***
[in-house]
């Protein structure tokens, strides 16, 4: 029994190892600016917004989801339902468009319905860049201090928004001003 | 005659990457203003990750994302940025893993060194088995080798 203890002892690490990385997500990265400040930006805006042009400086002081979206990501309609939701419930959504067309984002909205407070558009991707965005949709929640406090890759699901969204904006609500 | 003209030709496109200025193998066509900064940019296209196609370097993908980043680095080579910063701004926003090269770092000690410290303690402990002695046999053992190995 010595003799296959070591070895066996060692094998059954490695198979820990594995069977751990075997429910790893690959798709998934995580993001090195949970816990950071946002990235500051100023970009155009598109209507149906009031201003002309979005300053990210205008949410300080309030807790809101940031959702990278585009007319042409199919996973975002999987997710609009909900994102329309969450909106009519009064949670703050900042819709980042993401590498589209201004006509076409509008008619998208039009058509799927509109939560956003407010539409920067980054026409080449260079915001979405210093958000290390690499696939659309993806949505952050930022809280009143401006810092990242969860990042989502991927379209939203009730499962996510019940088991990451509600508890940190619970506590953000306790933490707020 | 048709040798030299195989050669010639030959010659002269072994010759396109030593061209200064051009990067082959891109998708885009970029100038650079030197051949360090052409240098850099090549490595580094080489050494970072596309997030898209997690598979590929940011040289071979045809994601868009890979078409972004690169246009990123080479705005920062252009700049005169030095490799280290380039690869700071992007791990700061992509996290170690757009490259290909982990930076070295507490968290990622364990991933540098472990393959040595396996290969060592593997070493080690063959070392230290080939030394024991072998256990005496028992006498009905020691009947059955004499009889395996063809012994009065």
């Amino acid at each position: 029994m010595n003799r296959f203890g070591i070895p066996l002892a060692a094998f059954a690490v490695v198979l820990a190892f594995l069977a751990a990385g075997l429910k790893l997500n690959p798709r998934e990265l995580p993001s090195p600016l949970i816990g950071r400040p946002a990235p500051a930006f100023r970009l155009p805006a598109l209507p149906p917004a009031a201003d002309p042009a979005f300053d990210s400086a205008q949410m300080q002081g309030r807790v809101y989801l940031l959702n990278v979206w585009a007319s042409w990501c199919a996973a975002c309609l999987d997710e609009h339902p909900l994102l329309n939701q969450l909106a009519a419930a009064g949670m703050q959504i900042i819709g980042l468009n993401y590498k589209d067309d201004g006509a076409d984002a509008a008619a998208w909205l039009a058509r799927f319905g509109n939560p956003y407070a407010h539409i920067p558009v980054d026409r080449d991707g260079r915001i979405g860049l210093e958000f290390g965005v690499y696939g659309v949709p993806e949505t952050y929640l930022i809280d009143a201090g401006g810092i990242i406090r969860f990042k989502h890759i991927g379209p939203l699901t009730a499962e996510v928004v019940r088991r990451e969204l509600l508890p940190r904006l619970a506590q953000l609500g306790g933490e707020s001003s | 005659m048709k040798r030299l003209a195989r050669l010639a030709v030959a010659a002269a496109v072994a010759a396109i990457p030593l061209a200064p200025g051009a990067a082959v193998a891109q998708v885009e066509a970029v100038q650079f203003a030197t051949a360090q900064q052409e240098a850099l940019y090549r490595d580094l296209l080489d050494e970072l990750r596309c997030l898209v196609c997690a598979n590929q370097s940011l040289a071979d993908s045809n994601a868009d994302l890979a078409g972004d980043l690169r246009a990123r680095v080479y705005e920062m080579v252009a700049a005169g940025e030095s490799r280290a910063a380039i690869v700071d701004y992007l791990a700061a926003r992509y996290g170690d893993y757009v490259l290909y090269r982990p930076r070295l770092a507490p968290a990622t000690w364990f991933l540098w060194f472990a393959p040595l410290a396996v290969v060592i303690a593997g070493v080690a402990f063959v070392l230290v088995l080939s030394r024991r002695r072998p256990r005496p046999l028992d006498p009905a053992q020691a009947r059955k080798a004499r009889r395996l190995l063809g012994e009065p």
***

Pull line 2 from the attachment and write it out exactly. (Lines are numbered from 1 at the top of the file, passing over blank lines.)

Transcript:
């Protein structure tokens, strides 16, 4: 029994190892600016917004989801339902468009319905860049201090928004001003 | 005659990457203003990750994302940025893993060194088995080798 203890002892690490990385997500990265400040930006805006042009400086002081979206990501309609939701419930959504067309984002909205407070558009991707965005949709929640406090890759699901969204904006609500 | 003209030709496109200025193998066509900064940019296209196609370097993908980043680095080579910063701004926003090269770092000690410290303690402990002695046999053992190995 010595003799296959070591070895066996060692094998059954490695198979820990594995069977751990075997429910790893690959798709998934995580993001090195949970816990950071946002990235500051100023970009155009598109209507149906009031201003002309979005300053990210205008949410300080309030807790809101940031959702990278585009007319042409199919996973975002999987997710609009909900994102329309969450909106009519009064949670703050900042819709980042993401590498589209201004006509076409509008008619998208039009058509799927509109939560956003407010539409920067980054026409080449260079915001979405210093958000290390690499696939659309993806949505952050930022809280009143401006810092990242969860990042989502991927379209939203009730499962996510019940088991990451509600508890940190619970506590953000306790933490707020 | 048709040798030299195989050669010639030959010659002269072994010759396109030593061209200064051009990067082959891109998708885009970029100038650079030197051949360090052409240098850099090549490595580094080489050494970072596309997030898209997690598979590929940011040289071979045809994601868009890979078409972004690169246009990123080479705005920062252009700049005169030095490799280290380039690869700071992007791990700061992509996290170690757009490259290909982990930076070295507490968290990622364990991933540098472990393959040595396996290969060592593997070493080690063959070392230290080939030394024991072998256990005496028992006498009905020691009947059955004499009889395996063809012994009065």